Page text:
The Story: Will Rick deliver a member of his group to the Governor in exchange for peace?
1. A mostly nice episode for Merle & Michonne - Michael Rooker has been among TWD‘s best assets this season. As an actor, he’s just interesting to watch. Every scene with Merle is always just a little more than the mere dialogue would suggest. There’s always something lurking under the surface, whether it’s betrayal of the group or an unwelcomed sexual advance or the threat of violence. Even when saddled with this week’s stupid subplot from the writers (about searching the prison for drugs), Rooker is usually able to rise above the material. He’ll be missed on a show whose stars are capable of little more than reading the lines (with a strained voice to disguise their English accent).
Credit should also go to the way the show has salvaged Michonne. Remember Michonne during the fall season? She was just an awful mess of glowering and saying very little. Of course, it probably didn’t help that most of her dramatic scenes were with Andrea (who would make all of us glower), but still, the writers just didn’t know what to do with her during the fall. Obviously they rewatched those episodes over the winter break and said, “Yuck. How about we write some dialog for this lady?” And it has mostly worked out. I enjoy Michonne now and like how she slowly and calmly talked Merle into releasing her and trying to settle scores with the Governor.
2. Too much patronizing of the audience. - There is almost nothing more annoying than a TV show that patronizes the audience. This episode wasted half of its running time with the morality of giving Michonne over to the Governor. Are there really people in the audience who don’t understand the implications of that? Let me break it down for you. You see, if the Governor and the prison go to war, MANY people are likely to die, so it might make sense to sacrifice ONE person to avoid further bloodshed. Do you get it? We can talk about it again in a slightly different way if you’d like. You see, is Michonne really even a true member of the group or is she extra because she wasn’t even at the farm? Even if Michonne is ‘worth more’ from a utilitarian standpoint than one-legged Herschel and his singing daughter, Michonne isn’t family.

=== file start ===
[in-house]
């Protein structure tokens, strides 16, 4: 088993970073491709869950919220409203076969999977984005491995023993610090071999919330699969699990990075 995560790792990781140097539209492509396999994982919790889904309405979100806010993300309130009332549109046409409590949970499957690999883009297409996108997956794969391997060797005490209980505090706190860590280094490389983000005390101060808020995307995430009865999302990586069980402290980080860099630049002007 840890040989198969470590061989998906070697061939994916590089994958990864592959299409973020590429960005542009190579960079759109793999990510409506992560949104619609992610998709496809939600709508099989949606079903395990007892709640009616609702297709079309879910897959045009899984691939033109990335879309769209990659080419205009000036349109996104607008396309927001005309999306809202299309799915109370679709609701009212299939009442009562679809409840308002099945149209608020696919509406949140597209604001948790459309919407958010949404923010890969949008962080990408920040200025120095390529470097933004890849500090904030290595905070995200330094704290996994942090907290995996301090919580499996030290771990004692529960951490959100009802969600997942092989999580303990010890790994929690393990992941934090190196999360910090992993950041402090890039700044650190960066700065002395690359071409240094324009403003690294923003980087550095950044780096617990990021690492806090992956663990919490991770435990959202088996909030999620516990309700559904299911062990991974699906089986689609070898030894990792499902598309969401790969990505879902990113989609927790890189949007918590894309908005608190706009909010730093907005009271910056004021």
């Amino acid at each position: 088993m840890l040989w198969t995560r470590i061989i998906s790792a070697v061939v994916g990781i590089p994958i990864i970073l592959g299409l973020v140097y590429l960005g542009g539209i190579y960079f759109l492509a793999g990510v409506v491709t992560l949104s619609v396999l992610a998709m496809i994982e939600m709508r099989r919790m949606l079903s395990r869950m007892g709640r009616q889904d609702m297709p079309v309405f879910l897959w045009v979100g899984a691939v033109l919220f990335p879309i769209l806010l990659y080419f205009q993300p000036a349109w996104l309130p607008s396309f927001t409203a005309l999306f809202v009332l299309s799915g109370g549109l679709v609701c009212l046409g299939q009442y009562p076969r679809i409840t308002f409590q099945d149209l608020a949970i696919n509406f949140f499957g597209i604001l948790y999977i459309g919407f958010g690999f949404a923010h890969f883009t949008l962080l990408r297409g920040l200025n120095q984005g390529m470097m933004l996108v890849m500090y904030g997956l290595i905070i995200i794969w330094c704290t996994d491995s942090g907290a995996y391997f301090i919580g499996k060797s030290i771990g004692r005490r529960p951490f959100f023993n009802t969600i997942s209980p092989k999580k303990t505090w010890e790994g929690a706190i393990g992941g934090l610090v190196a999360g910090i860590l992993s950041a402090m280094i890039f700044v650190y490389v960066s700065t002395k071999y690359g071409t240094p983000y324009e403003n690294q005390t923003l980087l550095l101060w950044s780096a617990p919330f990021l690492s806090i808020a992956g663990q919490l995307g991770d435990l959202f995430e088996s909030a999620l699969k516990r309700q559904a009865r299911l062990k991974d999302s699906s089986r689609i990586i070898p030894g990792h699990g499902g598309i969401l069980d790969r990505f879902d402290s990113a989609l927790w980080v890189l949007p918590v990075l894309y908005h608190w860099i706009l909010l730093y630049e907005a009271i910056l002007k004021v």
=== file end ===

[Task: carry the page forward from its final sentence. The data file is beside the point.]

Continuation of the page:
Gah! I hate it when writers think that the audience is too stupid to figure out what is going on. Part of the fun with these dilemmas is when they are vague and you can quietly consider what it means to YOU, rather than having it explained in a raspy dialog by Rick and Darryl. Of course, the show wasn’t done being patronizing as we had to dive into the amoral cesspool of “gettin’ someone to do yer dirty work” with Merle… Or as the Governor put it, “He’s a wild card, but he’s effective.” This whole trope of people like Merle being necessary evils because they do the dirty work is beyond annoying. By the end of the episode, there was some interesting stuff related to Merle, and that higher-level material isn’t served by the patronizing.
3. Glen + Maggie - Just as Michonne has blossomed this spring, Glen has taken a real nose-dive. He’s always mad and intense. Clearly when the actor auditioned, they didn’t make him read any lines with intensity. He did have that really great and intense scene with the zombie when he was held captive in Woodbury, but that intensity doesn’t translate well to his relations with fellow cast members.
Even if Glen’s decreasing Q-score makes him less fun, his relationship with Maggie is still an important part of TWD: If someone doesn’t start to make some babies, TWD will never be more than Rick and the Governor fighting over the last can of pinto beans. So, it’s nice to see that some ideals like marriage and monogamy are surviving and that TWD isn’t falling into one of those post-apocalyptic tropes where women are forced to become breeding stock. I worry a little for this show when they fiddle with these higher ideas because they’ve shown a propensity to dive (badly) into the “what makes us human” theme. Nevertheless, they didn’t muck it up this week.